David "PiperFan" JohnsonPerson was signed in when posted
02:20 UT
NEW PIPER WEB SITE: www.astravian.com

John Anderson, the Dean of Piper studies, has put up his own web site: "The H. Beam Piper Research Project."

It's a great-looking site with over 18 different studies that John has worked on over the past decade or two. I've been the only one -- until now -- who has been privy to all of his wonderful studies on the works of H. Beam Piper. It's a site that every Piper fan will find engrossing and useful, especially during these trying times.

I highly recommend John's new site and I believe it's a wonderful compliment to both David Johnson's Zarthani sites and my own Piper web sites.

Finally, it is a real tribute to our favorite author, H. Beam Piper.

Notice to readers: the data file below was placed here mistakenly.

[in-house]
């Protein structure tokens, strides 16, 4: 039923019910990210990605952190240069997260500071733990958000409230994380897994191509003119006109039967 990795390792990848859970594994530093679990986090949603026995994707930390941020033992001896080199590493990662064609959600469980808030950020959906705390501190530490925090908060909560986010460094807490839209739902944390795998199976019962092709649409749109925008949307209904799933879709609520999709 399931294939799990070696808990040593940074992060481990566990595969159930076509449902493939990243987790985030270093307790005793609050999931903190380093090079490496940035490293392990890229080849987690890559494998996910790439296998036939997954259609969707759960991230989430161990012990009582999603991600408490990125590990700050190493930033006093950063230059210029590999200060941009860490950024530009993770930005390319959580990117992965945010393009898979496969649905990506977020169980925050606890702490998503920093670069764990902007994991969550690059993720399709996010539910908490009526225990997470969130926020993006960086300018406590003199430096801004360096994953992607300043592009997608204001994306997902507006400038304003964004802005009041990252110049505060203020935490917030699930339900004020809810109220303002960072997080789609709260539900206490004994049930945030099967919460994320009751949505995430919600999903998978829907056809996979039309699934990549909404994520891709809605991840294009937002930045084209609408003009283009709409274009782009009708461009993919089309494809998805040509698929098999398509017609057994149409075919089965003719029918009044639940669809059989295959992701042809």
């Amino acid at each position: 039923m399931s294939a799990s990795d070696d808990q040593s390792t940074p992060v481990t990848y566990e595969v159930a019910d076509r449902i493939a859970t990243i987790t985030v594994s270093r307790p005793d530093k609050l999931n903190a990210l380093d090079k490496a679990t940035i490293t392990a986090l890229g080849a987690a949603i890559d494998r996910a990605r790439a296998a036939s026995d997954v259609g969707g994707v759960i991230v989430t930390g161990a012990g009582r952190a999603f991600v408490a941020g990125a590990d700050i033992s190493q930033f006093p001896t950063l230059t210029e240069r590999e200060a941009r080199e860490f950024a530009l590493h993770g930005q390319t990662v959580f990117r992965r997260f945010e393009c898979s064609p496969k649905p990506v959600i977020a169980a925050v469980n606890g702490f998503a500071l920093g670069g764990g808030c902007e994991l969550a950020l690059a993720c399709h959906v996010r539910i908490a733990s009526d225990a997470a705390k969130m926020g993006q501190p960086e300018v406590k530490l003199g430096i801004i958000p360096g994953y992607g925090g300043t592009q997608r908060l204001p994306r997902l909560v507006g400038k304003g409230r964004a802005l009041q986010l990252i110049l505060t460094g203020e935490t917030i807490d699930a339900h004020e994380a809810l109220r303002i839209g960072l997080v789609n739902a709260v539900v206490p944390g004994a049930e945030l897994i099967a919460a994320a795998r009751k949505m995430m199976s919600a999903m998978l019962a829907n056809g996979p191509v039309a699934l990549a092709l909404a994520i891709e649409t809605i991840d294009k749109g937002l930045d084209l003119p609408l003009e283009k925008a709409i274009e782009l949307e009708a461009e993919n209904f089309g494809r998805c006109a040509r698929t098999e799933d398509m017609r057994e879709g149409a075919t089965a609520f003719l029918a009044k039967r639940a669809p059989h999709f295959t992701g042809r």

John F. Carr
Jon CrockerPerson was signed in when posted
01:45 UT
Thanks for posting those!

The pictures look especially cool in the middle of a heat wave.
David "PiperFan" JohnsonPerson was signed in when posted
20:49 UT
The Sword-World Quernbiter

This photo of an island in Quernbiter Fjord on Baffin Island in Nunavut was posted to the old PIPER-L mailing list back in August 1998:


Here's another photo of the fjord itself:


Which, of course, leaves us wondering if this was what the area around the initial landing site and settlement on the world Querbiter looked like as well.

Here's a bit about how the fjord was named:


By the leader of a 1937 scientific expedition to Baffin Bay:


Querbiter was the sword of Hákon the Good, a Tenth Century king of Norway. The world's capital may likely be called "Hákon" but on the other hand, perhaps it's called "Isbjřrn" ("polar bear") after the Wordie expedition ship.


"Excalibur, Tizona, Gram, Morglay, Durendal, Flamberge, Curtana, Quernbiter; the names [of the Sword-Worlds] were a roll-call of fabulous blades of Old Terran legend." - "A Slave is a Slave"